Thursday, 15 July 2010

Department of Water Resources Says Economic Impact Study Costs $450,000

Is this a joke?  From a Hanford Sentinel article on Juan Arambula’s (now co-sponsored by Fran Pavley) bill regarding the sale of agricultural surface water to cities outside the San Joaquin Valley.

Assemblyman Danny Gilmore, R-Hanford, was one who didn’t jump on the bandwagon. Gilmore said he sympathized with Arambula. But Gilmore didn’t support the cost of putting the bill into action during a state budget crisis. The state Department of Water Resources estimated it would cost $2.3 million a year to oversee the groundwater monitoring and another $450,000 annually to do the economic impact studies.
I can’t comment on the groundwater monitoring, but I would bid about $15,000 for our Center to do the economic impact work, and I know consultants who would do it for $3,000 to $5,000.  Heck, I’ll do it for free just because I would like to see this bill pass.  Clearly, Arambula’s bill reveals true motives even more than I initially realized. 

I am truly stunned by this $450,000 annual cost for economic impact studies of a very small number of proposed transfers.  If this kind of work really paid that well, I would have a house in Aspen.  Seriously.   

The irony is that the water exporters would actually like to use my assessments of water supply economic impacts in this case.  My estimates of water shortage economic impacts have tended to be lower than their estimates and therefore would be more supportive of water transfers.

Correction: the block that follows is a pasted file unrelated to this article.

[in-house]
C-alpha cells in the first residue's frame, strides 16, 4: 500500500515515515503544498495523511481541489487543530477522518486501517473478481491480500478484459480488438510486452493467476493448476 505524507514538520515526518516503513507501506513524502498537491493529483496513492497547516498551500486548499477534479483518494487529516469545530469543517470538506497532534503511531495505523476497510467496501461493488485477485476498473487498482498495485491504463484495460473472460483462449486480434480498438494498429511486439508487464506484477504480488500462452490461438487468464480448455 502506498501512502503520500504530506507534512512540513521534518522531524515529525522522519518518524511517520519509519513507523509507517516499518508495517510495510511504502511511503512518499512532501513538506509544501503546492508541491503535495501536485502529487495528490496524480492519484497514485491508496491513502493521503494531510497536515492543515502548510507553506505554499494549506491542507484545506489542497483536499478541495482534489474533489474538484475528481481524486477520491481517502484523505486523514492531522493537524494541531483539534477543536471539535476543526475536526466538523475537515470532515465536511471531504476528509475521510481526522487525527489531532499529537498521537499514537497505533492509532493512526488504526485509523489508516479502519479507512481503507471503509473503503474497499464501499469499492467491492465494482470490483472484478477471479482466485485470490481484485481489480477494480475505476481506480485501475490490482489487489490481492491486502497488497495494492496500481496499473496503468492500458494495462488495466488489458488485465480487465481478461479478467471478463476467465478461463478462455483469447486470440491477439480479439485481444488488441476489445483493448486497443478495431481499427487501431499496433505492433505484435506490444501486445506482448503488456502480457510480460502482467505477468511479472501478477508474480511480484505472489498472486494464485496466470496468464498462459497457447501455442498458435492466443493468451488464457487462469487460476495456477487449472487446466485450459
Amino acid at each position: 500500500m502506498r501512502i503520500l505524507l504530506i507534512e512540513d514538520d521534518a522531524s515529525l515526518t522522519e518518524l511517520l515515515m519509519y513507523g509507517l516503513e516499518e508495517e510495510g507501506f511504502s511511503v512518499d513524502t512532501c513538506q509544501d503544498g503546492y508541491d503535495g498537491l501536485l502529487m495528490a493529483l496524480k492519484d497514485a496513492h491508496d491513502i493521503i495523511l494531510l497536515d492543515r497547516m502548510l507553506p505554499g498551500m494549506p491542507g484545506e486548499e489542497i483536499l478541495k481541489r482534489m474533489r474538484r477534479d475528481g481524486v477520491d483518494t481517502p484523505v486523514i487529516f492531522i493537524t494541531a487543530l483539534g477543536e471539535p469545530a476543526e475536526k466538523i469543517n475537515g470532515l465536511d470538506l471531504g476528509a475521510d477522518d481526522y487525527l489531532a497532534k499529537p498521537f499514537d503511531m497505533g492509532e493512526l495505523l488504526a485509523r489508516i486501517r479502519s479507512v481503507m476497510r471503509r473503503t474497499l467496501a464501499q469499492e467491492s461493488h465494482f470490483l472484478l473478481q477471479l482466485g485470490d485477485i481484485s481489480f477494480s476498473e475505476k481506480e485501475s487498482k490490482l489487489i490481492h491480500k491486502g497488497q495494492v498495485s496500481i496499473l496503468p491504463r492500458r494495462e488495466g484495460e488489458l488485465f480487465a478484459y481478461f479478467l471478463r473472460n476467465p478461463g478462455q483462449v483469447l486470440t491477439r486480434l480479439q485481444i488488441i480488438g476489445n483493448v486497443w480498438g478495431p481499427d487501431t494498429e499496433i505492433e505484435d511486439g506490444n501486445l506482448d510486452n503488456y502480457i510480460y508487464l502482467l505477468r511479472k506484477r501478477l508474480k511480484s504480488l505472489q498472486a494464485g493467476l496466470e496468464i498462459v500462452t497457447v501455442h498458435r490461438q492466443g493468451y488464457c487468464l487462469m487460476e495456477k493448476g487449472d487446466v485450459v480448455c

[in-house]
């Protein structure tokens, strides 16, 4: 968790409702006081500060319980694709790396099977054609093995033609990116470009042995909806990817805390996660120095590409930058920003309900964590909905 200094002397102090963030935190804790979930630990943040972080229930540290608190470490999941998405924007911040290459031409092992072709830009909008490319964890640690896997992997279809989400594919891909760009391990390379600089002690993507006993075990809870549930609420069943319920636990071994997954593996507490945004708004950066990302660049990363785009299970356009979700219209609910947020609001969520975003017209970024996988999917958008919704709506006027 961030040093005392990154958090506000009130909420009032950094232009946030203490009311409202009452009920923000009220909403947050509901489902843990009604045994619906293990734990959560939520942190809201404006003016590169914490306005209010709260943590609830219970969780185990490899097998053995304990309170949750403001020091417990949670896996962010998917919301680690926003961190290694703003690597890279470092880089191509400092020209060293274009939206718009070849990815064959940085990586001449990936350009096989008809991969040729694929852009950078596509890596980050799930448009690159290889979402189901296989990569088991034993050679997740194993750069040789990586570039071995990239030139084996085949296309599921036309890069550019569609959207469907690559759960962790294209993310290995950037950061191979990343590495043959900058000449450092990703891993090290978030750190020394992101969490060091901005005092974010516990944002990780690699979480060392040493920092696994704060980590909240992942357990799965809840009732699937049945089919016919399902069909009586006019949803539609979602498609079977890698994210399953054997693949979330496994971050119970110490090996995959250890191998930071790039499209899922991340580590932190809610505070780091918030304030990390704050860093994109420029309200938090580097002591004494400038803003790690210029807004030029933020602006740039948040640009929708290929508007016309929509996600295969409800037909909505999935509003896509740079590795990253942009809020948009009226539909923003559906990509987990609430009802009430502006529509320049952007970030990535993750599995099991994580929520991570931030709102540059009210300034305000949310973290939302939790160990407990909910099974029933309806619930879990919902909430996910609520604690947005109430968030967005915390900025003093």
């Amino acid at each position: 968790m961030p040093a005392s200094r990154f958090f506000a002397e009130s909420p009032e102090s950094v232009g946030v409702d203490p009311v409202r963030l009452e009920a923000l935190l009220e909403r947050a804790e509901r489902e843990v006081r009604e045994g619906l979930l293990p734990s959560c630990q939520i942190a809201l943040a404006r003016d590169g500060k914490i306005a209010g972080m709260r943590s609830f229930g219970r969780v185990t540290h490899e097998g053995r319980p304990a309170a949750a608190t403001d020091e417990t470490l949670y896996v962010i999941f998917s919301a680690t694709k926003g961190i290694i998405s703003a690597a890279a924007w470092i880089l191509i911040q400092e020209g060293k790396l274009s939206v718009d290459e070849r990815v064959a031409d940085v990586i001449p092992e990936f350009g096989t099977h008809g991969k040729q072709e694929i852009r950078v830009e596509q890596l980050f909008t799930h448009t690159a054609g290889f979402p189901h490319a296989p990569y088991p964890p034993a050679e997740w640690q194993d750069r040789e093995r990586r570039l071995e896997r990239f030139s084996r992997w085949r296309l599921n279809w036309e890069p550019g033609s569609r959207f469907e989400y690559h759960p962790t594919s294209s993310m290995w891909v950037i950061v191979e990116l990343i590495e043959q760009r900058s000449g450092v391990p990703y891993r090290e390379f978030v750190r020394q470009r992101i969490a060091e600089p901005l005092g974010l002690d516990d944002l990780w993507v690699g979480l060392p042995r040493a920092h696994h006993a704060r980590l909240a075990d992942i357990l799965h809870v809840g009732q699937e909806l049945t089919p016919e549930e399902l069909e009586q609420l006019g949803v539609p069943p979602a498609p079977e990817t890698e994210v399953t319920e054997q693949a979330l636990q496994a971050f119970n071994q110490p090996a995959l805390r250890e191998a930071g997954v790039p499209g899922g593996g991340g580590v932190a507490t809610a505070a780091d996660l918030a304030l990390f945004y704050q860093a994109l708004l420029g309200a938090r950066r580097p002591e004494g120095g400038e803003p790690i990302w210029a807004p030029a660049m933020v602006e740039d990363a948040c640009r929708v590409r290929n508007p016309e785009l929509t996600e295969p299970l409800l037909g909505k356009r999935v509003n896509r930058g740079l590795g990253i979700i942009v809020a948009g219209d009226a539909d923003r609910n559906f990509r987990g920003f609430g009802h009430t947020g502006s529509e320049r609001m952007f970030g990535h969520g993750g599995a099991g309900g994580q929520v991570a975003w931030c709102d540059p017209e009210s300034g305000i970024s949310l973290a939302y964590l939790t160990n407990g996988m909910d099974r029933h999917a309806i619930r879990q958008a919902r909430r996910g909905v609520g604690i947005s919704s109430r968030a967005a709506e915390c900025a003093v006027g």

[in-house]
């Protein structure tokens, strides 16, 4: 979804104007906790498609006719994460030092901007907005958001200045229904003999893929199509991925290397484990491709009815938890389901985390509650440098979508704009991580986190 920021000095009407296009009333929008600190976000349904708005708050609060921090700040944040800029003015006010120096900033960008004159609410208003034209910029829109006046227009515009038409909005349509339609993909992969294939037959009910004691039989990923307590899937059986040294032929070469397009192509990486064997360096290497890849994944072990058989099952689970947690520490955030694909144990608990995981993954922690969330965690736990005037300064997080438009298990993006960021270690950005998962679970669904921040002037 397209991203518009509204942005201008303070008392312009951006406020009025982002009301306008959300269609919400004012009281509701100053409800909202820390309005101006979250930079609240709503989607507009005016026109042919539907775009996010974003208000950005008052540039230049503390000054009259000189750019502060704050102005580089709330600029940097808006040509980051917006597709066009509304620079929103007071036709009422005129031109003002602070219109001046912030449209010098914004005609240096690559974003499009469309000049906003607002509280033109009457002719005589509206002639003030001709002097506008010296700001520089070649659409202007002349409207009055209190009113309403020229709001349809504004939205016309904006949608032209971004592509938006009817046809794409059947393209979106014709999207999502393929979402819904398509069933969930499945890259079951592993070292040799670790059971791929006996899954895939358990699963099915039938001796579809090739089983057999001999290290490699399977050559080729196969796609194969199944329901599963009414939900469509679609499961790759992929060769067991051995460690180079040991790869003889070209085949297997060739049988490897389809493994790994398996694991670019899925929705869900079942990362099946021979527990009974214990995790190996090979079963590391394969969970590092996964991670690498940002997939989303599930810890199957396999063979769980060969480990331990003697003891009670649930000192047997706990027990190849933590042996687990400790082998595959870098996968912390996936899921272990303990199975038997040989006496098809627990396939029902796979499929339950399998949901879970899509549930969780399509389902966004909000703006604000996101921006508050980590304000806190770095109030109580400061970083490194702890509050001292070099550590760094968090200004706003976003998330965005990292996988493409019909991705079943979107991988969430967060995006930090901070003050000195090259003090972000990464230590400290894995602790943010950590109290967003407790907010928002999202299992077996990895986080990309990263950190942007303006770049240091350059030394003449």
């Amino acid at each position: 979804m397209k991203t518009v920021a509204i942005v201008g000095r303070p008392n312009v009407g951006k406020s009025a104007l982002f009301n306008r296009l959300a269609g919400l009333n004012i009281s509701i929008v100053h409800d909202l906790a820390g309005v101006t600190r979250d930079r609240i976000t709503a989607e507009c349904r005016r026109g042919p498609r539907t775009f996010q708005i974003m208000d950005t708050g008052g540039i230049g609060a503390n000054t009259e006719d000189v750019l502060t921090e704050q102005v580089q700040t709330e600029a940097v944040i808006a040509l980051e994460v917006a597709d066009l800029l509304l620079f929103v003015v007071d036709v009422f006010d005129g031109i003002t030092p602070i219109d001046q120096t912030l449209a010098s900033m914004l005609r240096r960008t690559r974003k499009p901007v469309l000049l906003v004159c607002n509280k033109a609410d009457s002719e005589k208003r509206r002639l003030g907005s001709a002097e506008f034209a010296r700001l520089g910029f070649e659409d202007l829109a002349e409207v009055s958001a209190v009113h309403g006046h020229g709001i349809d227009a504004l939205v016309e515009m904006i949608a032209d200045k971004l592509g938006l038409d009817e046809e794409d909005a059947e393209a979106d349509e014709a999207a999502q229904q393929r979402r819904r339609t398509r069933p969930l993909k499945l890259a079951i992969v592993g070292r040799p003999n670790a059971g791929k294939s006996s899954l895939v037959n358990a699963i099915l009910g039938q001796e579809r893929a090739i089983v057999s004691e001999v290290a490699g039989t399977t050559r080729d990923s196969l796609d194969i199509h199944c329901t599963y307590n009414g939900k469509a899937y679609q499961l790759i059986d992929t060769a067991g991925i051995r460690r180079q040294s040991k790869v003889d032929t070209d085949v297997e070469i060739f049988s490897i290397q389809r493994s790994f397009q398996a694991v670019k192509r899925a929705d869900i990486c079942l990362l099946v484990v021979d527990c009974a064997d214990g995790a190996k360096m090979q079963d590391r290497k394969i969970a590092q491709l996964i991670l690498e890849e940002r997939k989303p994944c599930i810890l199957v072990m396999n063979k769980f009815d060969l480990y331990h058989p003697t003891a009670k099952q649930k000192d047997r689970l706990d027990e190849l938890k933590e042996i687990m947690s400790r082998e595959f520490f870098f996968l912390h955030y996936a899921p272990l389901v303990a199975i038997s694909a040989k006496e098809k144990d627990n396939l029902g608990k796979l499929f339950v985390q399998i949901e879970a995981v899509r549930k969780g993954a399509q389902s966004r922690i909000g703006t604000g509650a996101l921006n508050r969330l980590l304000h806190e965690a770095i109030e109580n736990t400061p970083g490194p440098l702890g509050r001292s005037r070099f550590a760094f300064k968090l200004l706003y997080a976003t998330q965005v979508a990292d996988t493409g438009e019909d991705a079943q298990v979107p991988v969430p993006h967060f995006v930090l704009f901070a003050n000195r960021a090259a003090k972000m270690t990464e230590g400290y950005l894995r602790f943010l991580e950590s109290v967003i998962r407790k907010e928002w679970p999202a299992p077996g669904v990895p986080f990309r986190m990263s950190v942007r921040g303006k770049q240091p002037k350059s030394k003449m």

I suspect the truth is that DWR doesn’t want the bill to pass and doesn’t want to do te analysis, so they made up some crazy cost figures to give legislators an excuse to oppose it.  Of course, DWR has been incurring the cost to assess the economic impact of the drought, and update it every month for their drought updates.  If they can’t bear the cost of assessing Vidovich’s “man made drought”, then they should immediately stop assessing the impacts of the current drought since it is too costly.  [As a side note, I find it interesting that DWR is now doing the economic impact estimates themselves now rather than quoting the UC-Davis estimates or citing joint modeling projects with UC-Davis as in their previous updates.]

Update: 7/18

The Fresno Bee ran a story on this bill today as well.  It appears that the sellers are required to pay for the economic assessment, not DWR.  Still, their cost assessment is odd.
Assembly Bill 2776 requires water users wishing to make long-term transfers of surface water to pay for an evaluation detailing the economic, social and environmental effects of the sale. Also, users would not be allowed to replace the water with ground water unless the underground basin is strictly monitored.

About the Author

Ethan Jacob

Author & Editor

I am Ethan Jacob Executive Director of the Center for Business and Policy Research at the University of the Pacific, where I have a joint faculty appointment in the Eberhardt School of Business and the Public Policy Program in the McGeorge School of Law..

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